Scope and Contents
RGO 50 is the product of a solar observation programme begun in 1873 at the Royal Observatory, Greenwich and continued, from 1953 to 1979, at Royal Greenwich Observatory, Herstmonceux. It primarily consists of a sequence of glass plate negatives of daily observations. Where no plate was produced at Greenwich or Herstmonceux the gap has been filled by sourcing plates from observatories elsewhere around the world, particularly the Indian observatories at Kodaikanal and Dehra Dūn. Observation times for these plates may be given in Universal (Coordinated) Time (UT) or a location specific time such as Indian Standard Time (IST) or Pacific Standard Time (PST). A sequence of 6798 plates from Royal Observatory, Cape of Good Hope, South Africa (1918-1977) was amalgamated with the sequence at an unknown date. Plates produced at Greenwich from circa 1873-1917 are thought to have been destroyed in the First World War. After 17 January 1977 the plates were produced at roughly weekly intervals.
The class is a continuation of the main part of RGO 51: RO and RGO Solar Plates Contact Prints (1873-1917), which is itself essentially a continuation of RGO 67: Kew Observatory solar photographs (1858-72).
Some additional material in other formats such as 35mm film was obtained from a variety of sources and used to complete or augment the series.
This catalogue has been written to include entries for dates where no plate is known to be extant to allow these gaps to be marked explicitly. Exceptions to this rule are:
- 18-20 September 1920 and 10 April 1947: there are no plates extant and no numbers assigned
- RGO 50/1231-1250, 1464, 3200-3999, 5505, 8921-8930, 9266, 9643, 12929, 14377-14576, 16841-16940, 19391-19399 and 20255: there are gaps in the reference code sequence but there are no plates missing (i.e. date sequence is continuous)
-RGO 11002-11062: the numbers were assigned to dates duplicating plates RGO 10941-11001 and have thus been deleted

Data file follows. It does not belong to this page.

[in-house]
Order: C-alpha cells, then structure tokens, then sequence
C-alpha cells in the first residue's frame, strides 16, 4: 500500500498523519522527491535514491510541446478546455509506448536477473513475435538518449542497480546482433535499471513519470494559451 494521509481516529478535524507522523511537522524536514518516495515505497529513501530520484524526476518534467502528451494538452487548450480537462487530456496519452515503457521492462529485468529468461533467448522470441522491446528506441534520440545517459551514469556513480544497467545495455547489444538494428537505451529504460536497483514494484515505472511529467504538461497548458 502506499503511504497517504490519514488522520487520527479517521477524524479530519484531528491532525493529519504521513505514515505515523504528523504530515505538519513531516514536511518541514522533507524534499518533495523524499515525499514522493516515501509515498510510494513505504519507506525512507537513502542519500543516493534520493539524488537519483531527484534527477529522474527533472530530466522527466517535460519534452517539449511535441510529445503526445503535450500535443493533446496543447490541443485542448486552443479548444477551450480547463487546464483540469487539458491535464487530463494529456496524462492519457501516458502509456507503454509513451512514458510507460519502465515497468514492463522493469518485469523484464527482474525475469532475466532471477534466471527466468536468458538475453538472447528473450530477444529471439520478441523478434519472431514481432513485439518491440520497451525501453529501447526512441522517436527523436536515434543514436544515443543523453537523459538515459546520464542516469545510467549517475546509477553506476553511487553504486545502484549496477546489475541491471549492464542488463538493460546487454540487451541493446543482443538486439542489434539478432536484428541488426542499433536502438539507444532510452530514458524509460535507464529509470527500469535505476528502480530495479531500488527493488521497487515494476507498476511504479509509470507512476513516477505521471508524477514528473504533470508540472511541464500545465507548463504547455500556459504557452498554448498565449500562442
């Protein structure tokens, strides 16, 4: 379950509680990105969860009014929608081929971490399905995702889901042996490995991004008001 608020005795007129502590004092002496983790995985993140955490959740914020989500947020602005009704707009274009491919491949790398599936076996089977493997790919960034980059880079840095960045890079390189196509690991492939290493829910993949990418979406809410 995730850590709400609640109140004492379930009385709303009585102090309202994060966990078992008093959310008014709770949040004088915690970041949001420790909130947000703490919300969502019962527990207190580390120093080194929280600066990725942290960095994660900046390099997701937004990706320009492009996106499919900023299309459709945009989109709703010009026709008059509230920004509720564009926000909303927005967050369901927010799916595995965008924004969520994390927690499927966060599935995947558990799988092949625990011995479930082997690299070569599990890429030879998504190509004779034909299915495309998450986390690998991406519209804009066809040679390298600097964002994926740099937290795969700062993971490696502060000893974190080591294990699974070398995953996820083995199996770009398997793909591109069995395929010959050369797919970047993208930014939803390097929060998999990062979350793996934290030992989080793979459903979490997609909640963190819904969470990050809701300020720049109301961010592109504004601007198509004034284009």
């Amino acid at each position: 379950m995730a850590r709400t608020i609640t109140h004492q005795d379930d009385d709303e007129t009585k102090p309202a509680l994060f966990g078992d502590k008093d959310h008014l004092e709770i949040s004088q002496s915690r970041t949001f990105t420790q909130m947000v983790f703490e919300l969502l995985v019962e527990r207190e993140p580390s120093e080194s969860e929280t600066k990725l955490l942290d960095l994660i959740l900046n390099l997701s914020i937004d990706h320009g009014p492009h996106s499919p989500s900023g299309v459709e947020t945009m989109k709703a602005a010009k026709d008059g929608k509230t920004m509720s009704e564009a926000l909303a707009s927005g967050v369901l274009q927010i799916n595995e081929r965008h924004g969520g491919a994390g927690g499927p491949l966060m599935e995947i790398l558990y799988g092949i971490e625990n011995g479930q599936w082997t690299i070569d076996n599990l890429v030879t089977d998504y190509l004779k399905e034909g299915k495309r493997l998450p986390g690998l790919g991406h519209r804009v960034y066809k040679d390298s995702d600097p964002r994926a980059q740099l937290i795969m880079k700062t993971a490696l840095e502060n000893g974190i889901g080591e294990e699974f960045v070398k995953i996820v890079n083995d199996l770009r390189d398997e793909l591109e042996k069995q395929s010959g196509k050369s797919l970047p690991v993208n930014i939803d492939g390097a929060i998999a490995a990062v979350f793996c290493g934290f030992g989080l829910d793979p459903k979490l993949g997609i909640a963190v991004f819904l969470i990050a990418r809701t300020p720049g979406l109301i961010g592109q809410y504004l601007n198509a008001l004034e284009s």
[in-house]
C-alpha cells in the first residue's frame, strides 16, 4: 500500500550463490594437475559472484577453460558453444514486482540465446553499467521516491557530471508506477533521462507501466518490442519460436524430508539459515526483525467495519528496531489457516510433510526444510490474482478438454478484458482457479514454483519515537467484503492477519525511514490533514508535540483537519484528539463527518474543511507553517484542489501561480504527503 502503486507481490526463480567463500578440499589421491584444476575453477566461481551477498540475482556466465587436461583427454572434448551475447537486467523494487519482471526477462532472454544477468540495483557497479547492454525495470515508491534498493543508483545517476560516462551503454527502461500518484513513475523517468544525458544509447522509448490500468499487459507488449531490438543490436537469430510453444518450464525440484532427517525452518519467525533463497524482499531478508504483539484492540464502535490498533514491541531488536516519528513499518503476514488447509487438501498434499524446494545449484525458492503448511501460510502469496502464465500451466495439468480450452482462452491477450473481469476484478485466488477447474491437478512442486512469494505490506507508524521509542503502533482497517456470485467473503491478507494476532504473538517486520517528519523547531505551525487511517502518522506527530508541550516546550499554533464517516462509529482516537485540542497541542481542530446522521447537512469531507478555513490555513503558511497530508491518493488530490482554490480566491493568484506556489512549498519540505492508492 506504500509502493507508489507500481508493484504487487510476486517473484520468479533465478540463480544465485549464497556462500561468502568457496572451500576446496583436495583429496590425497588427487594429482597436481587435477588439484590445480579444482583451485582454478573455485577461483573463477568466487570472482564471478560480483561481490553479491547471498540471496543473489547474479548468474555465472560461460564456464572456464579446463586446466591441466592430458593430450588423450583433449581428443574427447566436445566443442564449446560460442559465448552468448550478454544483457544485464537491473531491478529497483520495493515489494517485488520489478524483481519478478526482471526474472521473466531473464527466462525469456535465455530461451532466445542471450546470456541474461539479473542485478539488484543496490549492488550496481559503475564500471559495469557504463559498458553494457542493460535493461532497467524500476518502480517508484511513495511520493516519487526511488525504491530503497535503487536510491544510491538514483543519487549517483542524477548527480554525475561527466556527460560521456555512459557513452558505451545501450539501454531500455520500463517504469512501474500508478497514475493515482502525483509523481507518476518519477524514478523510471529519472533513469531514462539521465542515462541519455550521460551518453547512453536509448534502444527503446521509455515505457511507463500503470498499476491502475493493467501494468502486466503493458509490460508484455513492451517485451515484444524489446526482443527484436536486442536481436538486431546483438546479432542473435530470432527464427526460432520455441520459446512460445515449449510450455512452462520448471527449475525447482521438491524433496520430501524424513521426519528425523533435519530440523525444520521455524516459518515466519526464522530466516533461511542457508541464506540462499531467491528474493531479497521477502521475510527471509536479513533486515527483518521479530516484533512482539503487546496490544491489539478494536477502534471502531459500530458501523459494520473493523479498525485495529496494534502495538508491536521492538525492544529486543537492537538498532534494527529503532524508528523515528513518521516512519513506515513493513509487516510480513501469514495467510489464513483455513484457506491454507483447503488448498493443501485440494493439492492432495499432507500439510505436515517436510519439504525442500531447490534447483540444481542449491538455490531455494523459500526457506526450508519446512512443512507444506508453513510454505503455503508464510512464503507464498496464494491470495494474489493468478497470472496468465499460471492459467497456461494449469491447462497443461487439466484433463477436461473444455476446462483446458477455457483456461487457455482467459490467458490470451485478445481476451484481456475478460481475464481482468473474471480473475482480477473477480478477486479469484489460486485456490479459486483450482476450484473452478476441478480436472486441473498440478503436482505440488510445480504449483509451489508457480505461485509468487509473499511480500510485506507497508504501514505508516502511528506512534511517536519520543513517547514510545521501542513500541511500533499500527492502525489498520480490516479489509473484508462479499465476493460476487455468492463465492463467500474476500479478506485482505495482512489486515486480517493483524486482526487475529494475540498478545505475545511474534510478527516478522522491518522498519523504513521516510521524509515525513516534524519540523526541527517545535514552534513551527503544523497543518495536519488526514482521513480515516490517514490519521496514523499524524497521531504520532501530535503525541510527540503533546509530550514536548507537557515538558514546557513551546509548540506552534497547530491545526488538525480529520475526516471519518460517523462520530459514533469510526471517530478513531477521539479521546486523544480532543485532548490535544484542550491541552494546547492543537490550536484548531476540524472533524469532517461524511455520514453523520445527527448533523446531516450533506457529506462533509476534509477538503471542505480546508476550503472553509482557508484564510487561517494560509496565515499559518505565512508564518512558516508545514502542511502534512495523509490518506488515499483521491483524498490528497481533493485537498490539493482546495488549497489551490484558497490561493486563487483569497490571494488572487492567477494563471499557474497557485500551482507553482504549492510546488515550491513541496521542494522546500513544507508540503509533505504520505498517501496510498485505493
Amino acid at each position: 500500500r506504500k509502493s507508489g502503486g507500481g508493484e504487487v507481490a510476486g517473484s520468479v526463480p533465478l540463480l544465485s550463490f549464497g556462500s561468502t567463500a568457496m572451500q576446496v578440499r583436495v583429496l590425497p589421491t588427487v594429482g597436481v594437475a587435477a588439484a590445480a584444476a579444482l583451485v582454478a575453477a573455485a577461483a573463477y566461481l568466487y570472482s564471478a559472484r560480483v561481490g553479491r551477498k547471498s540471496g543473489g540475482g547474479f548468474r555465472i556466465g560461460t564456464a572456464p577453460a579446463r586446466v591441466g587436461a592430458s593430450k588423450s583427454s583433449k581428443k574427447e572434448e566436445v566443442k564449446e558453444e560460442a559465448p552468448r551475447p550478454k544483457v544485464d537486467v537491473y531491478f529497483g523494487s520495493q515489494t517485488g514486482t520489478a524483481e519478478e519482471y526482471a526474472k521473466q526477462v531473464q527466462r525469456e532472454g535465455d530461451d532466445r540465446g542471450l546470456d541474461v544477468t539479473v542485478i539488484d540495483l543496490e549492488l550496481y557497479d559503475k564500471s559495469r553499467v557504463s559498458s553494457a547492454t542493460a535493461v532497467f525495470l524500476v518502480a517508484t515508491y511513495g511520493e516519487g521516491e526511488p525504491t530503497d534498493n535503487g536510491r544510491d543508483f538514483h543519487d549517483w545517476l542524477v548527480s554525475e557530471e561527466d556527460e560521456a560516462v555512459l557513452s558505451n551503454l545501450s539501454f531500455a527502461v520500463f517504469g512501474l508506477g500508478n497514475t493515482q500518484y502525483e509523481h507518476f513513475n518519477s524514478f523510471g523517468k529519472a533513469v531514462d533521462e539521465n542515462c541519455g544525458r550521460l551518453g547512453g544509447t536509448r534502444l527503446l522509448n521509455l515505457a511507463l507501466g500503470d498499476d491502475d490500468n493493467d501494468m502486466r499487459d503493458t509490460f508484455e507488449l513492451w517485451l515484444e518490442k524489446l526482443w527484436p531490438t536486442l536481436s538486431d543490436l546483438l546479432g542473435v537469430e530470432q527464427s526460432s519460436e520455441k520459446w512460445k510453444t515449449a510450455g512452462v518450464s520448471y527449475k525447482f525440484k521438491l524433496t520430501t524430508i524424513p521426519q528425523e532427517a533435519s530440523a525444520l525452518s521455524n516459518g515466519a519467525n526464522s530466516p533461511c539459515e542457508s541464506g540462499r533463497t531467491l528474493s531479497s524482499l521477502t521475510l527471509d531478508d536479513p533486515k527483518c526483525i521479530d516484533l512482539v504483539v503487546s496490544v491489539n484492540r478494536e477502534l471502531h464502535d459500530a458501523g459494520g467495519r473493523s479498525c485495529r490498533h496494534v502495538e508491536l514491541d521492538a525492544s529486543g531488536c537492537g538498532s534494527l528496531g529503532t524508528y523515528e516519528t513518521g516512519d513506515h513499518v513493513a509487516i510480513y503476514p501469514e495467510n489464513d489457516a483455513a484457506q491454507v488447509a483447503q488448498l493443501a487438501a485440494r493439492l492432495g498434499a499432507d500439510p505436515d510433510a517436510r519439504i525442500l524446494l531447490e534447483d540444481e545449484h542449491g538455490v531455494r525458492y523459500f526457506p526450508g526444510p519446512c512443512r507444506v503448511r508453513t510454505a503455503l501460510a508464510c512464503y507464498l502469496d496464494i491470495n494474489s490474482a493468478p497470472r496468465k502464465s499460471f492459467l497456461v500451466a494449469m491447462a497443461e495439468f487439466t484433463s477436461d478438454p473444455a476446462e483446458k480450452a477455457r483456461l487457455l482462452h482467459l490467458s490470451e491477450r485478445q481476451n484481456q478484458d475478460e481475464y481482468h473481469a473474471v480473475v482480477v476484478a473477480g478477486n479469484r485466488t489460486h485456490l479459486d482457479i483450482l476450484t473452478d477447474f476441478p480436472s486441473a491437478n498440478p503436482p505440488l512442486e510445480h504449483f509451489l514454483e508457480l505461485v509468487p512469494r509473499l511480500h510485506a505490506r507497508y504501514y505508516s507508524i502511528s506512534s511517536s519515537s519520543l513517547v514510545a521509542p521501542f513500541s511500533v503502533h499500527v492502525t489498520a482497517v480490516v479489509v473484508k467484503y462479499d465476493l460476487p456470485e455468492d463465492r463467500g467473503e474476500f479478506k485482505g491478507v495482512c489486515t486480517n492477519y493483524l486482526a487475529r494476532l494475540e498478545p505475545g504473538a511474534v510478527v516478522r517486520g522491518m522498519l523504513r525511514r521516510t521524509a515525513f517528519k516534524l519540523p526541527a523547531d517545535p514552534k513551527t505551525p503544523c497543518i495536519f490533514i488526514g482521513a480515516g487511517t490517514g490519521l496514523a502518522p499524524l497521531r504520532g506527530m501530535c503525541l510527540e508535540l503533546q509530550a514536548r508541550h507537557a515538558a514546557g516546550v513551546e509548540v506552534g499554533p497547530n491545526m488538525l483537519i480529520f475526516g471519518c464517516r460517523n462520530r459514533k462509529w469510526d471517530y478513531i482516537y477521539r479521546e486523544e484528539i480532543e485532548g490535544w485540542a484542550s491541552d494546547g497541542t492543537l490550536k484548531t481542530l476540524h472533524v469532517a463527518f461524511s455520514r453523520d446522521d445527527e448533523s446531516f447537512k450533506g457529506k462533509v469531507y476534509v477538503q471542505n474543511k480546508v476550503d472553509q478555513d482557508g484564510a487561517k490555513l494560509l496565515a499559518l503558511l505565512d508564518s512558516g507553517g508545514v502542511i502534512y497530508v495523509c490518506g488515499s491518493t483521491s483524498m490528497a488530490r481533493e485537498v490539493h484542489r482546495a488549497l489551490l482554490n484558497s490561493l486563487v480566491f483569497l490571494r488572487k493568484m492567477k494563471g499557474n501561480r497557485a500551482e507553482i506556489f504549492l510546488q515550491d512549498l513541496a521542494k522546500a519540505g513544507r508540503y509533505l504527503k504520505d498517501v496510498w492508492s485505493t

Additionally there are entries coded RGO 50/888, 1888, 6434, 6435, 16710 but these do not represent an extant plate.
Conditions Governing Access
N.B. THIS SERIES IS NOT STORED AT CAMBRIDGE UNIVERSITY LIBRARY. Requests for access may be directed to the Royal Greenwich Observatory Archivist by sending an email to firstname.lastname@example.org. Items RGO 50/747a, 1155a, 50/14971 and 22230 are marked as missing in the original manuscript listing.
Biographical / Historical
Regular observations of the sun were begun at Greenwich because of the association of the fluctuation of the Earth's magnetic field with sunspots and other activity on the sun. There was a greatly enhanced interest given to the observations when it was found that the intensity and frequency of magnetic disturbance was due to changes taking place many millions of miles away. Two observers, one working on spots on the sun and the other studying the movement of the magnetic needle, independently found that the phenomena they were studying had a regular cycle and that when the cycles were compared they proved to be the same. It was shown that as the spots on the sun became more numerous the daily swing of the magnetic needle becomes stronger and as they diminish the needle moves more feebly. It was therefore felt necessary to supplement the Magnetic Observatory by one devoted to the direct study of the solar surface by photography.
Observations of the sun had been made during the 1860s on a photoheliograph designed by Warren De La Rue operated from the Kew Observatory. Early in the 1870s the Royal Society took over control of the Kew Observatory from the British Association and in 1873 the 'Kew' photoheliograph was moved to Greenwich. At about the same time five photoheliographs were ordered from Dallmeyer for use on the transit of Venus expedition organised by Greenwich. In order to photograph the sun it is not necessary to have a very large telescope and the one in use at Greenwich from 1875-97 was only four inches in aperture and its focal length was five feet.
In 1873 G.B. Airy appointed E.W. Maunder as Assistant for Photographic and Spectroscopic Observations. From that time until 1977 these instruments were used to make one or two direct photographs of the sun's surface on every day when it was visible, gaps in the record being remedied as necessary by observatories overseas. This has produced a record of the size, position and movement of every sunspot that has appeared on the visible disc of the sun during more than a century. In 1904 E.W. Maunder published his famous 'butterfly' diagram as a representation of sunspot activity that vividly displays its cycle of eleven years. Besides direct photography, initially by wet-plate process, Maunder carried out spectroscopic sweeps round the sun's limb to detect prominences. Major changes were made by W.H.M. Christie; a conversion was made to dry plates and, in order to keep as full a record as possible, arrangements were made with the Solar Physics Observatory at South Kensington to supplement the Greenwich photographs with those taken in India and Mauritius. An increased amount of time was also spent on the reduction of photographic material.